On 29th September we had the AGM of the NZ Antarcitc Society (NZAS) at the University Staff Club and we had a good turn out. I am the elected chair of the Society for another, but final, year. A very important annual event is linked to this position: Sunday, 27th September, was the wreath laying ceremony, at the Scott Memorial Statue. Each year is the Season Opening celebrated at the last weekend of September when the overwintering group is coming back and the new group goes down, and all people who are going to the Antarctic in this season. On Friday, 25th September, was a reception at the Tannery and on Sunday was a church service in the Transitional Cathedral and the wreath laying ceremony.
Three wreaths were laid to point to the importance of history and tradition, and highlight the strong link between Christchurch and Lyttelton, and the Antarctic. This connection was recognised by Scott’s widow, Kathleen Scott, when she created and then gifted to the people of Christchurch the Scott Memorial Statue on 9th February 1917. June Lady Hillary and Peter Beggs (CEO of Antarctica NZ) laid the first wreath to commemorate the tradition and remembering the presence to point to the strong scientific support through Antarctica NZ.
In 1928, Admiral Richard Byrd laid a wreath at the Scott Statue and later Sir Edmund Hillary in the 1950s. Since then, the Antarctic Society is holding this ceremony annually. When Scott fell down in the February Earthquakes, the ceremony was held for few years at the Canterbury Museum.
The second wreath was laid by two Antarctic Society Life Members: Bill Cranfield (pilot at the Commonwealth-Trans-Antarctic-Expedition 1957-1959) and John Parsloe (ice pilot and the Society’s archivist) to commemorate all they are gone before us and all NZAS members. The NZAS was instrumental in getting New Zealand government involved in Antarctica in the 1950s. Many of our members played a vital role in exploring the Ross Sea Region in the early days of modern exploration. Our Society continues to keep this part of history alive, by acting in the present to build awareness of the Antarctic challenges and opportunities we face now and for the future.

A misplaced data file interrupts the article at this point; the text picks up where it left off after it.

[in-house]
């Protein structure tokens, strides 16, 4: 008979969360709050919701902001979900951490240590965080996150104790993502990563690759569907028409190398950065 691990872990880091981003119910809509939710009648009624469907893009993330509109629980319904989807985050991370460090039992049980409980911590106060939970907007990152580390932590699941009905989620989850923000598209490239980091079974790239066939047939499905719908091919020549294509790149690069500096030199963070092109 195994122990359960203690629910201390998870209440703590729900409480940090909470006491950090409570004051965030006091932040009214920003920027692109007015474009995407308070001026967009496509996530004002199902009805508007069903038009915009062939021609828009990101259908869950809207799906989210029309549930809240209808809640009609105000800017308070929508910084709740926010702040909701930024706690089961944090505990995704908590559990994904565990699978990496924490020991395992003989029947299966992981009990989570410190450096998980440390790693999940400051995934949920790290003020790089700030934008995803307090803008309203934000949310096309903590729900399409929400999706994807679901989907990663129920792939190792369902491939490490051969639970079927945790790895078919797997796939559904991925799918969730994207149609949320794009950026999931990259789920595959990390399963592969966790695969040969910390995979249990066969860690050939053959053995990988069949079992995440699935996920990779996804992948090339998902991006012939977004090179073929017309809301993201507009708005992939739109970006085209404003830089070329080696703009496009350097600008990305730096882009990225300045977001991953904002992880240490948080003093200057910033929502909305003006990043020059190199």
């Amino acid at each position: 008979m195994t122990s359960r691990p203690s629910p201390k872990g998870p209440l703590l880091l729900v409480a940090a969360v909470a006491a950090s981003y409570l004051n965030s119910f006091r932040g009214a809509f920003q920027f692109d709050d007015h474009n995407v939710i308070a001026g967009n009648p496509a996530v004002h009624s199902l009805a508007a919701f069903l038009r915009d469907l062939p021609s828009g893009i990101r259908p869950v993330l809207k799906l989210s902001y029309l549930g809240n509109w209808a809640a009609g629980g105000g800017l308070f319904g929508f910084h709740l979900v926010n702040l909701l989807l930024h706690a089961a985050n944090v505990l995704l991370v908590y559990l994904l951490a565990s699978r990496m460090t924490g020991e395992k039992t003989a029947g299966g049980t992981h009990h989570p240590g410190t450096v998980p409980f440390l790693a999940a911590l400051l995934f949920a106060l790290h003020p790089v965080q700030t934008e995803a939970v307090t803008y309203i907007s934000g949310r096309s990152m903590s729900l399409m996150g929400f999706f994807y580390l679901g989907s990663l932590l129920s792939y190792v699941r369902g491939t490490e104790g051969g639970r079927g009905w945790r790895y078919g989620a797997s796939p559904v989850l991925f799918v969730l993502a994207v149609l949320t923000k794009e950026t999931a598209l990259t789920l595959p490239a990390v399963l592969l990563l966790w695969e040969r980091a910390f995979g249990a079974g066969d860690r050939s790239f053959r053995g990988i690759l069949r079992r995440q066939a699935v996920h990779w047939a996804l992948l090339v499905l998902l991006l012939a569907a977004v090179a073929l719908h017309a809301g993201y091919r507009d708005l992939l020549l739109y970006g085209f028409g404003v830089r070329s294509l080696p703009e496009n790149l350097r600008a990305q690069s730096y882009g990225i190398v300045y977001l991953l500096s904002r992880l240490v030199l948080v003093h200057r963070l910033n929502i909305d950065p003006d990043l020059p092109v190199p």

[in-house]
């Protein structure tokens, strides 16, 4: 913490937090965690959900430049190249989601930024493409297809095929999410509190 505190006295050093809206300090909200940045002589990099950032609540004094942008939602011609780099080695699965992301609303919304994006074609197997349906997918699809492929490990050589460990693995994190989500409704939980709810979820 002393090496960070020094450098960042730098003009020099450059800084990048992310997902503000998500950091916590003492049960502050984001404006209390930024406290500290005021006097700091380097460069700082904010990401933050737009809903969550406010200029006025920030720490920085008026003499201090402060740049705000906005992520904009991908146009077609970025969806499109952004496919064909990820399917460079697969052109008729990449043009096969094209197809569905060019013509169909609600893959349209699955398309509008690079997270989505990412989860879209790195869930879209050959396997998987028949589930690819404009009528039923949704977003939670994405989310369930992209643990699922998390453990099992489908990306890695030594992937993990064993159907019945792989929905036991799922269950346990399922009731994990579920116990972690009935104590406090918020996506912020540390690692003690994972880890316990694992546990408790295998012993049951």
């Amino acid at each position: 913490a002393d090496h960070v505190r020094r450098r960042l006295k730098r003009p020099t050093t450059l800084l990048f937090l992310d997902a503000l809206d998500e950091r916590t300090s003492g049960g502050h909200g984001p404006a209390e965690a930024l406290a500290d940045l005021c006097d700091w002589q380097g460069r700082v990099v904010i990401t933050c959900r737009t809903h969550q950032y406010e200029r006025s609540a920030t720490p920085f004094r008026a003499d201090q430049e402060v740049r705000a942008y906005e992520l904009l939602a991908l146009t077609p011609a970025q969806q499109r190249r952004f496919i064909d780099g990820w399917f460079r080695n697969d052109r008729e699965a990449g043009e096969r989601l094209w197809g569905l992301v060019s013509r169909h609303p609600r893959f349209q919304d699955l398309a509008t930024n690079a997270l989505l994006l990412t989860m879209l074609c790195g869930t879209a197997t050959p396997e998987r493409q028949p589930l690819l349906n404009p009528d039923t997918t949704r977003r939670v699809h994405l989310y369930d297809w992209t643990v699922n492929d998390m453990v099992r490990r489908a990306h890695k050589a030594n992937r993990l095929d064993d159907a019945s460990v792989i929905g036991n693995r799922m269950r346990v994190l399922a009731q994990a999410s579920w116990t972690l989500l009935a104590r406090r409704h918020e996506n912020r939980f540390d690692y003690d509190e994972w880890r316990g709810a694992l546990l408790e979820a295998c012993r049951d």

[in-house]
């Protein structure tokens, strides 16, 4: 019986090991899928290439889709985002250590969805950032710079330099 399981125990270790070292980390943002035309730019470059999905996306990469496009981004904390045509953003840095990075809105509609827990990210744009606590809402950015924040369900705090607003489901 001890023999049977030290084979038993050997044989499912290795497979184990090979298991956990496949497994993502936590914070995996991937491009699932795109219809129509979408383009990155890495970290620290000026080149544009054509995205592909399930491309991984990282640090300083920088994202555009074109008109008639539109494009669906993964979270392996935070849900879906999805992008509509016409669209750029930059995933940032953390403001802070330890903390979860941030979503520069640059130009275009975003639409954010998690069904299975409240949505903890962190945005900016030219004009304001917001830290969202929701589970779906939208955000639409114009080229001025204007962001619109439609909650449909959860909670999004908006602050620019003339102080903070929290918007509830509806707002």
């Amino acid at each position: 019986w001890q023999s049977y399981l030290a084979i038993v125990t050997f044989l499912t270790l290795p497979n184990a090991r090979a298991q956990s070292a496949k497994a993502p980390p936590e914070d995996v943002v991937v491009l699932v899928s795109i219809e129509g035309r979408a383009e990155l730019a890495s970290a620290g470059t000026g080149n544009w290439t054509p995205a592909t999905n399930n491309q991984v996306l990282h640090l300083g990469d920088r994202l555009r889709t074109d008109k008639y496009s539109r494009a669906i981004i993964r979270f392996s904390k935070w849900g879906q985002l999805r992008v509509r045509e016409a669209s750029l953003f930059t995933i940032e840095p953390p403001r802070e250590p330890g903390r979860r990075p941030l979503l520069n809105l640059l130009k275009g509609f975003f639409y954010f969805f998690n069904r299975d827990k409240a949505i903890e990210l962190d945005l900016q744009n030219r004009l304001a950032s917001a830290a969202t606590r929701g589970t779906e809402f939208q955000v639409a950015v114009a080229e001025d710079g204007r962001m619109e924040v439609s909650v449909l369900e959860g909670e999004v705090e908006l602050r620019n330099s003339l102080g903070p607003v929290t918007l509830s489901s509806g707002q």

The third wreath was laid by Margaret Knuth (Operation Manager, Antarctic Infrastructure and Logistics, US Division of Polar Programs and Directorate for Geosciences fo the US National Science foundation) and Valerie Mayer (Honorary Italian Consular Agent in Christchurch). This wreath symbolised strong international collaboration that makes work in the Antarctic possible. First international attempts were made exploring the Antarctic in 1901-1905 when England, France, Germany, Scotland and Sweden set yup coordinated observations in meteorology and collaboration in biology, geology, oceanography, and many of other disciplines. Cooperative efforts continued through the years, importantly including the Fourth International Polar Year, known as the International Geophysical Year (IGY) in 1957-1959 which led to the signing of the Antarctic Treaty. One of the most important organisations which coordinates the National Antarctic Programs is COMNAP (Council of Manager of National Antarctic Programs), currently based in Christchurch.
The Very Reverend Peter Beck gave the blessings for the wreaths and the final blessing for all they go down to the Ice and their families, friends and loved ones who stay behind. An Antarctic event, as so many events in life, are always a team effort and so were the preparations for this event as well. This is the point I want to thank all involved in this very successful event.